Wednesday, November 11, 2009

Functional Programming

I know this is old news, but it's new to me. I've been thinking about an article by Paul Graham which is basically about how functional languages are superior to OOP and other imperative languages, and languages are shifting towards functional programming in general, and LISP in particular. I disagree on both counts. Ignoring the fact that whether its right or not, OOP isn't going away any time soon, I think that there are certainly problems that are better suited to that paradigm, but there are many problems that are not. This is a good part of the reason that we see more multi-paradigm languages that pure languages.

I specifically object to the example he chose to demonstrate the 'power' of Lisp. He chooses a problem that Lisp and similar languages are naturally going to win. He wants to return a method that is an incrementer as the result. Its going to be ugly in any language where methods are not first class objects.

He also claims that design patterns exist to make up for shortcomings in a language. There is a related question on StackOverflow. The study referenced there states that 7 of the 23 patterns in the GoF still applied in functional languages. Even Lisp is not a purely functional language and needs what can be regarded as a design pattern (Monad) to allow for something stateful (like IO). (When was the last time you wrote a program that didn't use some kind of IO?).

Languages are not becoming more and more like Lisp, though many of them did borrow some concepts from Lisp. One of the main reasons for this is that Lisp was one of the first high level languages (even before C). Yes, things like garbage collection, dynamic typing, and recursion were initially eschewed by the programming community only to be later made mainstream. This is for reasons of computing power rather than a sudden realization that Lisp had it right all along. Paul Prescod talks about how Python isn't moving towards Lisp and how many former Lispers have adopted Python. I think Paul's statements stem from having sour grapes over the lack of success of his pet language more than historical fact.

That being said, Java certainly isn't perfect and has been constrained by Sun's unwillingness to break compatibility to add new features. Wouldn't it be better to say languages like Java could benefit from some additional Lisp-like options, such as lamda (available as closures in groovy) and first class methods (available in Scala) rather than immature statements like Lisp >> Java? While I agree that there might be a place for a language that keeps things simple to help curb mistakes, I would rather see greater flexibility and choice given to empower the programmer, allowing for whatever style best suites the problem at hand. Some problems lend themselves to functional programming, and some problems are stateful in their very nature. I find OOP easier to think in, because we fairly naturally think of things as interactions of systems. Though, this is perhaps overused currently in our industry for problems it shouldn't be used to tackle.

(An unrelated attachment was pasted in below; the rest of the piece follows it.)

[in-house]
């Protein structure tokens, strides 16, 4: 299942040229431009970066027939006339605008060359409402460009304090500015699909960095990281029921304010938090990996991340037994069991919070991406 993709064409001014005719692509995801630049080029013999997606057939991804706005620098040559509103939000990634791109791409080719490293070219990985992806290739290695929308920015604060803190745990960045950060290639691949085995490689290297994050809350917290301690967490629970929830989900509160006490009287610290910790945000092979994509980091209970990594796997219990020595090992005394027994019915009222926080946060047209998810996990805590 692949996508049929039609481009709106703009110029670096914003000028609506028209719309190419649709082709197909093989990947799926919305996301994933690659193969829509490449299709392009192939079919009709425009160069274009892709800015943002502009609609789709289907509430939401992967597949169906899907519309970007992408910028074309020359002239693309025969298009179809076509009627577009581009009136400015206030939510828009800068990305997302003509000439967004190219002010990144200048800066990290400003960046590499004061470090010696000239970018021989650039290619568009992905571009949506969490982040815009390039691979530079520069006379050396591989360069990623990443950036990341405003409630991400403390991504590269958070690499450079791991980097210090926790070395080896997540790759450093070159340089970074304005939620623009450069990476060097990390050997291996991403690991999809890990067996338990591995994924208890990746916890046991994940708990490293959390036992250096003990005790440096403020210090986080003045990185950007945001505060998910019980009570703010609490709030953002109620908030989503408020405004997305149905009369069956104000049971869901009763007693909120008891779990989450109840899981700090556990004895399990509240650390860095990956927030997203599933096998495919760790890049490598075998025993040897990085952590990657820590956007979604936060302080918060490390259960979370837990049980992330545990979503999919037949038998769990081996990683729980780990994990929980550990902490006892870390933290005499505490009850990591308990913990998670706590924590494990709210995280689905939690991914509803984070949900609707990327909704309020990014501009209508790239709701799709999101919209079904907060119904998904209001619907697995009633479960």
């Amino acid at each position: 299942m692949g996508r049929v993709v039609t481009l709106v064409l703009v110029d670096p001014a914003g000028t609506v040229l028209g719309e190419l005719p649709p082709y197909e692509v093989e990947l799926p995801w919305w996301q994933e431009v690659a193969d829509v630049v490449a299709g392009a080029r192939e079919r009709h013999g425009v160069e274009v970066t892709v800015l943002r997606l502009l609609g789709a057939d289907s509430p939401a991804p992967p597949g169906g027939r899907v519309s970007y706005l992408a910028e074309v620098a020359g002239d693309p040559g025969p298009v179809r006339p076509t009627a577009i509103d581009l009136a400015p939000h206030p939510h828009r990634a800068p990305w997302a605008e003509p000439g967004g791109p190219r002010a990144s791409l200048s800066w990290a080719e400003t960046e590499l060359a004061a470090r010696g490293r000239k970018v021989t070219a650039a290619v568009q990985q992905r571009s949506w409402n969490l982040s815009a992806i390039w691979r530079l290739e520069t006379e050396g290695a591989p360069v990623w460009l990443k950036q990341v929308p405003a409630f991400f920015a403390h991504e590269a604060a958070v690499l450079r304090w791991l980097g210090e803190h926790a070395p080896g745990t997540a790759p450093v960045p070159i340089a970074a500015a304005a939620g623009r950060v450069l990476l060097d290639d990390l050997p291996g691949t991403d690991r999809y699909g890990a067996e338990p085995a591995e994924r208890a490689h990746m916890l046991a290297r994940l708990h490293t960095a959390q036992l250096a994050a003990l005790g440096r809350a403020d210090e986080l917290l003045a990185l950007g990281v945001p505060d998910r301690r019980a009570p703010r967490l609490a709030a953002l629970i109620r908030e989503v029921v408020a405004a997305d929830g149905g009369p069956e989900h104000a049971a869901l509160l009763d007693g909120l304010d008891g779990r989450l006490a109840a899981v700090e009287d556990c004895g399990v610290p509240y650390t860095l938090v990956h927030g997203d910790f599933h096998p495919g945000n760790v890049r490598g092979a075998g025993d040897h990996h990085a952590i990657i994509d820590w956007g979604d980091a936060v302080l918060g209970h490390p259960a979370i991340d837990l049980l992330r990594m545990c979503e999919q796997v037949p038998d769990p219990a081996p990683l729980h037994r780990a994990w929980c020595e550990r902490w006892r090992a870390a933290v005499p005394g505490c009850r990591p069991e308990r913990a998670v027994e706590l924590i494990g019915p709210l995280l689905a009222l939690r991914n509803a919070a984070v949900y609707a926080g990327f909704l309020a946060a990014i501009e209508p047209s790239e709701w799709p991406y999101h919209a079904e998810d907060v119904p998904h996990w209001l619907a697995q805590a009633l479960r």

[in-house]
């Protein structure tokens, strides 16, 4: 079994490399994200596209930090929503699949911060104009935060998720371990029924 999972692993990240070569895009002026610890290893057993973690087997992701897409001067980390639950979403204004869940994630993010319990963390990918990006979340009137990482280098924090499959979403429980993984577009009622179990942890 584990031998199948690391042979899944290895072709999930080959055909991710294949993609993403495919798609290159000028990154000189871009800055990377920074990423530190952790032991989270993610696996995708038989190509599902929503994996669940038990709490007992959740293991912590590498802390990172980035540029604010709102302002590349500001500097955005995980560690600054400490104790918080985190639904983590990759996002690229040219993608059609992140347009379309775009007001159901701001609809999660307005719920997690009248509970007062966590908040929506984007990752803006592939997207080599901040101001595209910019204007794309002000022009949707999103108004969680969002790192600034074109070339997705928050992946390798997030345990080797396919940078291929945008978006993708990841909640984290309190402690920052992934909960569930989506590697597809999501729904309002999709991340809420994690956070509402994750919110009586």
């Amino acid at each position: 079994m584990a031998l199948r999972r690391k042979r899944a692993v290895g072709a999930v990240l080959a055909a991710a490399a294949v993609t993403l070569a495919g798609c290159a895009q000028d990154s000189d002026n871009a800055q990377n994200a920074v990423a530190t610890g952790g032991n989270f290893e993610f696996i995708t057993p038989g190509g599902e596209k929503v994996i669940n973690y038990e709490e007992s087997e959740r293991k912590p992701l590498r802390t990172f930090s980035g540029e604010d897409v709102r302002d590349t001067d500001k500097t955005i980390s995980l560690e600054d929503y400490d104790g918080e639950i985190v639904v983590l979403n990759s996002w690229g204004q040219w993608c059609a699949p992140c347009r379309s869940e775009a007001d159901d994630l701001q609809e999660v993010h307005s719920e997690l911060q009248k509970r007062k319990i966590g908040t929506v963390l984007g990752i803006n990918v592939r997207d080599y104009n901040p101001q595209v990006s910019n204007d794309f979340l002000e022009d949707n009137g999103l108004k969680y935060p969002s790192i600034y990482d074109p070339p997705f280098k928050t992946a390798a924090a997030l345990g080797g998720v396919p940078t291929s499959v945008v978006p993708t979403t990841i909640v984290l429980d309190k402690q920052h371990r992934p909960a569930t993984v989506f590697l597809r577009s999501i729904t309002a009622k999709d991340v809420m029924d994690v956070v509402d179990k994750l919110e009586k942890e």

For this reason, I would like to study and work with functional languages more than I currently am to recognize and take advantage of those situations in which functional languages are the right choice (assuming the decision is up to me).

On a related note, the Computer Language Benchmarks Game is also good fun, for those who find religious wars amusing. 99 bottles of beer is also an interesting reference. It is programs that print the lyrics to the song 99 bottles of beer, in many languages. (check out an Erlang version, Lisp version, and a Java version).

Related links
http://norvig.com/design-patterns/
http://www.norvig.com/lisp_talk_final.htm
http://www.norvig.com/python-lisp.html
http://www.paulgraham.com/power.html

Something unrelated, but funny
http://www.willamette.edu/~fruehr/haskell/evolution.html